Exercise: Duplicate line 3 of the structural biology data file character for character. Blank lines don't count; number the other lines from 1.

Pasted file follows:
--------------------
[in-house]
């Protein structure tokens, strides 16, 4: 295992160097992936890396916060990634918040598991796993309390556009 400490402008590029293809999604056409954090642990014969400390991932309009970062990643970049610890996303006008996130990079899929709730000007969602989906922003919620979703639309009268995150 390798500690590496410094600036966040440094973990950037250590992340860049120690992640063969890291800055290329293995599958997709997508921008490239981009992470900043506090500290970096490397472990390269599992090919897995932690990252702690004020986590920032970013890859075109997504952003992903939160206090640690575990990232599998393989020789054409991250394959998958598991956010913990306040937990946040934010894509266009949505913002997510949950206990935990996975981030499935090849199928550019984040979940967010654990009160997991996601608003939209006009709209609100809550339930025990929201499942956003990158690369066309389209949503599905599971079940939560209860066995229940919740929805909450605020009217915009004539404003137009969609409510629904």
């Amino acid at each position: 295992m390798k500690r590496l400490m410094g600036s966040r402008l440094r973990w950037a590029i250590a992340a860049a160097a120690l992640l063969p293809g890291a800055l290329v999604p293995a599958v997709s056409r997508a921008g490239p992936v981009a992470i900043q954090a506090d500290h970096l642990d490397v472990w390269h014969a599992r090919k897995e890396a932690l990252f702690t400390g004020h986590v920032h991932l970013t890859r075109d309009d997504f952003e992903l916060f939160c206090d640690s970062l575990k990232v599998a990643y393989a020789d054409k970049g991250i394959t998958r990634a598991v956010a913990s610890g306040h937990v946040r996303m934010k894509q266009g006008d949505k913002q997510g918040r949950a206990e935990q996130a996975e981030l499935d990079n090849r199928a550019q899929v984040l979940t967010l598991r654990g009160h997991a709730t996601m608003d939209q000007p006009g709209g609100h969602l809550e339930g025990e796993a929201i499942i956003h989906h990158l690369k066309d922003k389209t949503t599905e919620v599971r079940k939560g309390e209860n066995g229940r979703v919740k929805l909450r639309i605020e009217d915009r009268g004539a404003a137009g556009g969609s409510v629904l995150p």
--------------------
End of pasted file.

């Amino acid at each position: 295992m390798k500690r590496l400490m410094g600036s966040r402008l440094r973990w950037a590029i250590a992340a860049a160097a120690l992640l063969p293809g890291a800055l290329v999604p293995a599958v997709s056409r997508a921008g490239p992936v981009a992470i900043q954090a506090d500290h970096l642990d490397v472990w390269h014969a599992r090919k897995e890396a932690l990252f702690t400390g004020h986590v920032h991932l970013t890859r075109d309009d997504f952003e992903l916060f939160c206090d640690s970062l575990k990232v599998a990643y393989a020789d054409k970049g991250i394959t998958r990634a598991v956010a913990s610890g306040h937990v946040r996303m934010k894509q266009g006008d949505k913002q997510g918040r949950a206990e935990q996130a996975e981030l499935d990079n090849r199928a550019q899929v984040l979940t967010l598991r654990g009160h997991a709730t996601m608003d939209q000007p006009g709209g609100h969602l809550e339930g025990e796993a929201i499942i956003h989906h990158l690369k066309d922003k389209t949503t599905e919620v599971r079940k939560g309390e209860n066995g229940r979703v919740k929805l909450r639309i605020e009217d915009r009268g004539a404003a137009g556009g969609s409510v629904l995150p």